Memorial Health has refined its approach to patient-centered care based on feedback from Sweeney's patient empathy project. For example:
• Memorial volunteers have been recruited to bake cookies near the elevators during the day so the smell fills the building. Staff is then allowed to offer patients cookies.
• A dog has been known to greet patients upon arrival. It helps many patients relax. Even patients who do not care for dogs may benefit; the dog offers a distraction from distress about the visit, Sweeney says.
• Staff no longer assumes that a patient wants a private room. Instead, patients are asked if they would like a private or shared room. Having a roommate can help with patient fear #11: loneliness.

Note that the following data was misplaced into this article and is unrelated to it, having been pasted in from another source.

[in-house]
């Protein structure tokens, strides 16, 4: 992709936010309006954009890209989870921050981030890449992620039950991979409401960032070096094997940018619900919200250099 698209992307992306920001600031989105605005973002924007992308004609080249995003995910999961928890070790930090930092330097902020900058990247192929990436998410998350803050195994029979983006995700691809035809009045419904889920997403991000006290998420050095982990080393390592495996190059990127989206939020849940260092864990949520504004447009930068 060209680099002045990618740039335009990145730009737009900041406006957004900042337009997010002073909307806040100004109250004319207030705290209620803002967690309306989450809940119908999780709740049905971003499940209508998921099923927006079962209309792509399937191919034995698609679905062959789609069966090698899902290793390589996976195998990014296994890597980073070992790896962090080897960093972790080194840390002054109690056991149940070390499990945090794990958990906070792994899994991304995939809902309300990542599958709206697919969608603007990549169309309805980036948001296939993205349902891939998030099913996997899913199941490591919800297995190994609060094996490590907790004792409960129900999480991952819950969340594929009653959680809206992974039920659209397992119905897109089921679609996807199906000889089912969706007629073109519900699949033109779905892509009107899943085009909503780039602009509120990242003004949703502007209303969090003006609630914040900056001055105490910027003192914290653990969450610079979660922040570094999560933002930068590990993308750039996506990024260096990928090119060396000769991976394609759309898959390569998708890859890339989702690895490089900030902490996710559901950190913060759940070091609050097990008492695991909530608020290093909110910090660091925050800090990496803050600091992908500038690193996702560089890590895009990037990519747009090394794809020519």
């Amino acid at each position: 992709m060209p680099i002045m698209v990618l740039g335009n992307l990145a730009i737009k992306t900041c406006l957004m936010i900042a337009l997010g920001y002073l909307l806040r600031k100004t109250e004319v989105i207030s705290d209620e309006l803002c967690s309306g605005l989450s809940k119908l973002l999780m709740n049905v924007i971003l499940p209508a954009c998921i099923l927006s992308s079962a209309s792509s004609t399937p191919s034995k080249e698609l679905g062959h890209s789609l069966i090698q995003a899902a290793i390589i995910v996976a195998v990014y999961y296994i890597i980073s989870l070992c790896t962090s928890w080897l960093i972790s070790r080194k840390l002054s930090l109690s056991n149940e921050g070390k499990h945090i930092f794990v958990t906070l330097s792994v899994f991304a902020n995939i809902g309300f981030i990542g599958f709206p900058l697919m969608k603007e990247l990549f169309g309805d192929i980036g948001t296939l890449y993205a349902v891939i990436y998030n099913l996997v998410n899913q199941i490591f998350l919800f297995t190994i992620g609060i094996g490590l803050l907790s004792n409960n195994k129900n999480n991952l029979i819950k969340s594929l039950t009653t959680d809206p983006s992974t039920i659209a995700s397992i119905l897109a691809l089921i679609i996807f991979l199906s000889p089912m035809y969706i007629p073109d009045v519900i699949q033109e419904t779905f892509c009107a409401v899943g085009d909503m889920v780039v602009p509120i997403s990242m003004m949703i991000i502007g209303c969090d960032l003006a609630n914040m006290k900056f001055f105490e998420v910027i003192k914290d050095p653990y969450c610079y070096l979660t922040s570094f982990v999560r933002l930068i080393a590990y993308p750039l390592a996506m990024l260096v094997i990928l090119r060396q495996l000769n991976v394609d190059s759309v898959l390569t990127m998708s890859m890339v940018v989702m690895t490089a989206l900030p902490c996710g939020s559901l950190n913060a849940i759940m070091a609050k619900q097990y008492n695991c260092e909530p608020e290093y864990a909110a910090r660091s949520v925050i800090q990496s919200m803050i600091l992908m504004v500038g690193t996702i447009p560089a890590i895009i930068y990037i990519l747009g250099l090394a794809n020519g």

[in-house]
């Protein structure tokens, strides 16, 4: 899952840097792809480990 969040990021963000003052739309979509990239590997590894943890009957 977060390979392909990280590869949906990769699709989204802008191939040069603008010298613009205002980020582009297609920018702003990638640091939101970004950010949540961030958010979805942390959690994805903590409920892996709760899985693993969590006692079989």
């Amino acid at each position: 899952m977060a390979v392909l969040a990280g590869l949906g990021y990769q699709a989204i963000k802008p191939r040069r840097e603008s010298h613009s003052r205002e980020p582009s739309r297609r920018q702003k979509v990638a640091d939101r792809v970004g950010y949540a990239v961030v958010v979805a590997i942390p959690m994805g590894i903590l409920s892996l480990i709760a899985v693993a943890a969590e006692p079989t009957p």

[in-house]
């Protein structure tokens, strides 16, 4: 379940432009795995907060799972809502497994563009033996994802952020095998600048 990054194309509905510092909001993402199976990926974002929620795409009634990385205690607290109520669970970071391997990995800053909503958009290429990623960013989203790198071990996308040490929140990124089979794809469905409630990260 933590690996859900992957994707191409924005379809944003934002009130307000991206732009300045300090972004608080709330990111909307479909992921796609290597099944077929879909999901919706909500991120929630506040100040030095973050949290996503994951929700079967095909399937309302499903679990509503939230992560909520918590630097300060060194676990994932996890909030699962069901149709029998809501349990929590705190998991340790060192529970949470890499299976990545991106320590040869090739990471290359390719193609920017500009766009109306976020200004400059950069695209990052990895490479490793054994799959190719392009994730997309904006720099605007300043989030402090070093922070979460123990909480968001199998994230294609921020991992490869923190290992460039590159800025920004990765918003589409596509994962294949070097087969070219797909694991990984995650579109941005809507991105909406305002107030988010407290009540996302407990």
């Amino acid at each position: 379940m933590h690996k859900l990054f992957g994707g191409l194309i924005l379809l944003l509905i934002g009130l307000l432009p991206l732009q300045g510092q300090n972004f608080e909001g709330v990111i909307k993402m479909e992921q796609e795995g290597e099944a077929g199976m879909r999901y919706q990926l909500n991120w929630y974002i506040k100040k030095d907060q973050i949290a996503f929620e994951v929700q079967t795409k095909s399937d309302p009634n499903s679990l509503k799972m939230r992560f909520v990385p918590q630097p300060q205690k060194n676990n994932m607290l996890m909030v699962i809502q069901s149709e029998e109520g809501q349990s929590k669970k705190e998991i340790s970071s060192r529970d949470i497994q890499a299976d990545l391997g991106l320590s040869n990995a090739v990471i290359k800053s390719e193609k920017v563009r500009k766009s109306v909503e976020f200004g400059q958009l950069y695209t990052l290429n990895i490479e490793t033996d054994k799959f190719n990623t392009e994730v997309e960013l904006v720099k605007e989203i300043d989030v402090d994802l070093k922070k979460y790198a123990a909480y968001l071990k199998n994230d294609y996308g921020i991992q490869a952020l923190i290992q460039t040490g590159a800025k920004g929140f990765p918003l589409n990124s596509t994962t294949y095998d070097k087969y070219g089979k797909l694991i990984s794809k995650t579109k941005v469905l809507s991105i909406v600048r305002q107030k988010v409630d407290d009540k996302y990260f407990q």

• The practice of saying "good luck" to patients upon admittance is banned at Memorial.
Not all clinical staff is happy about Sweeney's system of addressing patient fear. Eye-rolling nurses and complaints are not uncommon, she says. Most staff complaints center on the time factor –asking about and addressing fear adds a step to a busy nurse's day.
She argues, however, that addressing fear will actually save nurse's time. And if the staff is unwilling, they will not last at Memorial, Sweeney says. "If they don't really care about the patients then they will not last."